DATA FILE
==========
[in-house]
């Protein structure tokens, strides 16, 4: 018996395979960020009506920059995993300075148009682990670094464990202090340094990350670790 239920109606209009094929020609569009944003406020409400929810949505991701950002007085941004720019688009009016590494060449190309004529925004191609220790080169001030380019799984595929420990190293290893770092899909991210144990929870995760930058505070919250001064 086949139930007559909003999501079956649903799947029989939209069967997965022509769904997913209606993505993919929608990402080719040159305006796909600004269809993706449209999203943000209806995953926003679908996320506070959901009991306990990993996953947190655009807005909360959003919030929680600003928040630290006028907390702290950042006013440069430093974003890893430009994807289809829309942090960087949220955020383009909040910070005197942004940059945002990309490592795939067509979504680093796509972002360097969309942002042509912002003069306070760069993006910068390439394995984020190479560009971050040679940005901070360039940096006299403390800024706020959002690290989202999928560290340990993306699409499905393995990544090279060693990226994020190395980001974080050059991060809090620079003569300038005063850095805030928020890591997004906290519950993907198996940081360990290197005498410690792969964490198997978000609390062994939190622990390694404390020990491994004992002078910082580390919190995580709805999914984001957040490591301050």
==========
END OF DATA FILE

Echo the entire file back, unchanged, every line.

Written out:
[in-house]
């Protein structure tokens, strides 16, 4: 018996395979960020009506920059995993300075148009682990670094464990202090340094990350670790 239920109606209009094929020609569009944003406020409400929810949505991701950002007085941004720019688009009016590494060449190309004529925004191609220790080169001030380019799984595929420990190293290893770092899909991210144990929870995760930058505070919250001064 086949139930007559909003999501079956649903799947029989939209069967997965022509769904997913209606993505993919929608990402080719040159305006796909600004269809993706449209999203943000209806995953926003679908996320506070959901009991306990990993996953947190655009807005909360959003919030929680600003928040630290006028907390702290950042006013440069430093974003890893430009994807289809829309942090960087949220955020383009909040910070005197942004940059945002990309490592795939067509979504680093796509972002360097969309942002042509912002003069306070760069993006910068390439394995984020190479560009971050040679940005901070360039940096006299403390800024706020959002690290989202999928560290340990993306699409499905393995990544090279060693990226994020190395980001974080050059991060809090620079003569300038005063850095805030928020890591997004906290519950993907198996940081360990290197005498410690792969964490198997978000609390062994939190622990390694404390020990491994004992002078910082580390919190995580709805999914984001957040490591301050």